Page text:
As part of a staff report on discipline and other issues at schools that saw major changes in enrollment, CMS initially said West Meck had 2,452 suspensions during the first half of 2010-11 -- with an enrollment just under 2,200 -- and 1,482 with a slightly smaller student body this year. A corrected report issued last week (while I was taking a few days off, thus the delay in reporting) amends that to 1,226 last year and 741 this year, exactly half of what was presented to the board.
The email from CMS Communications Director Tahira Stalberte noting the revisions does not address the source of the error.
Monday, December 12, 2011
A full report on what the public said about the Charlotte-Mecklenburg Schools superintendent search is on the agenda for Tuesday's school board meeting.
The Cliff Notes version of the online survey report has been out for more than a week, but the full version is posing a challenge, according to the UNC Charlotte Urban Institute researchers who conducted the poll. It seems the open-ended question at the end got a lot of responses. Of the 9,300 who took the survey, about 3,600 wrote more about what they wanted -- and brevity was not the defining characteristic.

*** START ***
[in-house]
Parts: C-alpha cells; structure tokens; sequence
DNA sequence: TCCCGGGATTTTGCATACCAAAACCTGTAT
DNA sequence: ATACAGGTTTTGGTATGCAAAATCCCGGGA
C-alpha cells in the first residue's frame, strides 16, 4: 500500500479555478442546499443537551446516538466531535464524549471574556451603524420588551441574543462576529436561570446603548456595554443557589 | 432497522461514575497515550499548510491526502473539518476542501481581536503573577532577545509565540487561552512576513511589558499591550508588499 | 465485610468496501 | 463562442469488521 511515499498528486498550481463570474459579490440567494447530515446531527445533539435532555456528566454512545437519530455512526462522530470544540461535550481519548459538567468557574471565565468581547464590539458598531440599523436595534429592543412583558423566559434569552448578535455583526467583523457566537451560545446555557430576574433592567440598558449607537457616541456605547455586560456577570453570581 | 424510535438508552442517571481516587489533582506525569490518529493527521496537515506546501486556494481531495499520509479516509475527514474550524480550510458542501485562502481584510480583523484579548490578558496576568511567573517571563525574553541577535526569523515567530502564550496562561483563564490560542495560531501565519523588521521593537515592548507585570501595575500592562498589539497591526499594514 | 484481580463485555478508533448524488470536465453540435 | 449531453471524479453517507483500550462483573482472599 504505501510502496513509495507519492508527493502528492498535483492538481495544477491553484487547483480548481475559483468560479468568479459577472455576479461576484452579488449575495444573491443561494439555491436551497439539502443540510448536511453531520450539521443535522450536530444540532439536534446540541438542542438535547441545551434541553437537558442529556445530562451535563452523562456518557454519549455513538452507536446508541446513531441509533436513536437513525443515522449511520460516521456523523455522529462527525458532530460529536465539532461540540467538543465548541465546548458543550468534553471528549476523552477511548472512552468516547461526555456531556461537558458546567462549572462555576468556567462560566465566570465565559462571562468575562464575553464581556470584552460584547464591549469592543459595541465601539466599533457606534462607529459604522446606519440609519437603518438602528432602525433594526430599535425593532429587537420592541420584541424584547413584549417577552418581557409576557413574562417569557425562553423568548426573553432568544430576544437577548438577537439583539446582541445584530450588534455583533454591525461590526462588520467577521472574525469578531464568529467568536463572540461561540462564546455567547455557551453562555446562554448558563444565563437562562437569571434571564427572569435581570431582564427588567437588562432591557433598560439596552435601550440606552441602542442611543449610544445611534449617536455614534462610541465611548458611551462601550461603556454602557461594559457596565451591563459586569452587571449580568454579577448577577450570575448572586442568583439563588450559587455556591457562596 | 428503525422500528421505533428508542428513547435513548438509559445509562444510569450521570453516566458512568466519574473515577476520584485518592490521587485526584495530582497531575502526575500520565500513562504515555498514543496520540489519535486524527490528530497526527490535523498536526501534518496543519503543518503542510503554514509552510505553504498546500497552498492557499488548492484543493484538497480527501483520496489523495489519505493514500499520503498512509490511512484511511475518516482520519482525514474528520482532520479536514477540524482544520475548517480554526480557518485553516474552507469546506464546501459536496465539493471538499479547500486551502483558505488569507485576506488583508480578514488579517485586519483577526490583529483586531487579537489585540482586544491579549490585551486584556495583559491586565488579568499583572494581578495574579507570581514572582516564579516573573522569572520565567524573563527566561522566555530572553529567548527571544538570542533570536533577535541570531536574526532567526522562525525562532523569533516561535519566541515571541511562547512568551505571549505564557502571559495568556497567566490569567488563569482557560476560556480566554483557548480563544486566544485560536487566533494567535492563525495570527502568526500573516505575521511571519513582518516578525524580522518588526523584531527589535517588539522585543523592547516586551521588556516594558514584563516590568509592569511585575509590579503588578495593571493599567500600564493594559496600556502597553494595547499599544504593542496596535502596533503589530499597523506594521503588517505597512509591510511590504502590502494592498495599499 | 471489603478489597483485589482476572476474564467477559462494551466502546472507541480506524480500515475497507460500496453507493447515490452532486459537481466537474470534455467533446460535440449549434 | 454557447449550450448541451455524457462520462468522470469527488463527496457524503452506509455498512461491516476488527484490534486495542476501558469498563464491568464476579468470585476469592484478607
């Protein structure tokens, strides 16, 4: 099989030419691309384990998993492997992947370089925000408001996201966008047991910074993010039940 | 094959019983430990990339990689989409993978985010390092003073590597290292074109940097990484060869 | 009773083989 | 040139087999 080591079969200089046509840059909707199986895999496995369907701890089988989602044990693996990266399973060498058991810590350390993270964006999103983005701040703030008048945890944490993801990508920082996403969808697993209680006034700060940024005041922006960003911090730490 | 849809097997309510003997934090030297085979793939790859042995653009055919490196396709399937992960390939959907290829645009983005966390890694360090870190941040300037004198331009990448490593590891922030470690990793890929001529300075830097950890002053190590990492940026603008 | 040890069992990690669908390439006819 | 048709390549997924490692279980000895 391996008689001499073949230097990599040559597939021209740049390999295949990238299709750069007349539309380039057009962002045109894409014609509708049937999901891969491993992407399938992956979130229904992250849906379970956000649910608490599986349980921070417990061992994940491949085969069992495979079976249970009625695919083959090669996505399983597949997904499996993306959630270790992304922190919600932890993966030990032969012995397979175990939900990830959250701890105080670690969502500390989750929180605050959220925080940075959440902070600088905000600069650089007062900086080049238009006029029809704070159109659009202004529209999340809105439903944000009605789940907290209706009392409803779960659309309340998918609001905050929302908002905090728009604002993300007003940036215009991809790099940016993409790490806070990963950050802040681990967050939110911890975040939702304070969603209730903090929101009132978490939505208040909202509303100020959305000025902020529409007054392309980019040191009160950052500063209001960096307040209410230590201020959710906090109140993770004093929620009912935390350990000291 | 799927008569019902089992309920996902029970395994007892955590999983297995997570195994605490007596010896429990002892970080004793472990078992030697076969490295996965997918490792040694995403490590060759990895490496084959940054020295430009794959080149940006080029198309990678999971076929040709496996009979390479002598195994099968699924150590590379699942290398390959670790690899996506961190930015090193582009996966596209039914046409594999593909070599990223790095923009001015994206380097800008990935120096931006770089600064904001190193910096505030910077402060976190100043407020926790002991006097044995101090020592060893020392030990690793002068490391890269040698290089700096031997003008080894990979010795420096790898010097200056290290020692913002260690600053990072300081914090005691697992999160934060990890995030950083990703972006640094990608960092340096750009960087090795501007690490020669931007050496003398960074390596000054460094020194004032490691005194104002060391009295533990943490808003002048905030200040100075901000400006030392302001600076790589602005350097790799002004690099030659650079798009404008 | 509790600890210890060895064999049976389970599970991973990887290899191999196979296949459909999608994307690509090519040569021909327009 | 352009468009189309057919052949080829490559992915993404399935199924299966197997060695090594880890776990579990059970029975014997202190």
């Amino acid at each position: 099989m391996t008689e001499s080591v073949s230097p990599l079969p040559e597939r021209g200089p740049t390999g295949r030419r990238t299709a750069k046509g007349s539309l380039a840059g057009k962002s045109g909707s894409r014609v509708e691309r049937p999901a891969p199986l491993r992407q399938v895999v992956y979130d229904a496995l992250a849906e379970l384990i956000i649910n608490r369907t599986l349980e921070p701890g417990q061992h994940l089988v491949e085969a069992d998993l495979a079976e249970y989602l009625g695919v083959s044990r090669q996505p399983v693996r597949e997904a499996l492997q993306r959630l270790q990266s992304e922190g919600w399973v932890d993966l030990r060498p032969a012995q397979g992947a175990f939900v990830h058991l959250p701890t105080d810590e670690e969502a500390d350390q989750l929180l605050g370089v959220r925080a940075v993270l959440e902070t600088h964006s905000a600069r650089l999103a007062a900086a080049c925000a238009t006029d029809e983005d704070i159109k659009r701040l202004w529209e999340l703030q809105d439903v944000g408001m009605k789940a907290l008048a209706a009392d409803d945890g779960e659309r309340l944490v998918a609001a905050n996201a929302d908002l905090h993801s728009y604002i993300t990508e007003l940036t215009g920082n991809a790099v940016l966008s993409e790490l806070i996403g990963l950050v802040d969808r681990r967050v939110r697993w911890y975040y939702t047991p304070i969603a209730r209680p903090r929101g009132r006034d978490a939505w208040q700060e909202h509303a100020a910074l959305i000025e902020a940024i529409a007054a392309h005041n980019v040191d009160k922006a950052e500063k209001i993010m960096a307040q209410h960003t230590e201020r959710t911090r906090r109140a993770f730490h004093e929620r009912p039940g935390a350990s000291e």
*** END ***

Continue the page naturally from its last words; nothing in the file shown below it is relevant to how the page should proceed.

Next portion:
"The number of words in those responses rivaled full-length novels," a member of the research team said last week. "For instance, 'The Grapes of Wrath.' "
As of last week's forums, the researchers seemed unsure of how to proceed. Clearly they realized people who took the time to write deserved more than the very brief synopses in the preliminary report, such as "teacher needs," "communications" and "equity/diversity." But it's also unlikely that board members want to read hundreds of pages of unedited comments.
I'll be among the group listening to how they handle it Tuesday ... and keeping my fingers crossed that the new board's first meeting doesn't turn into a deadline-buster.
Friday, December 9, 2011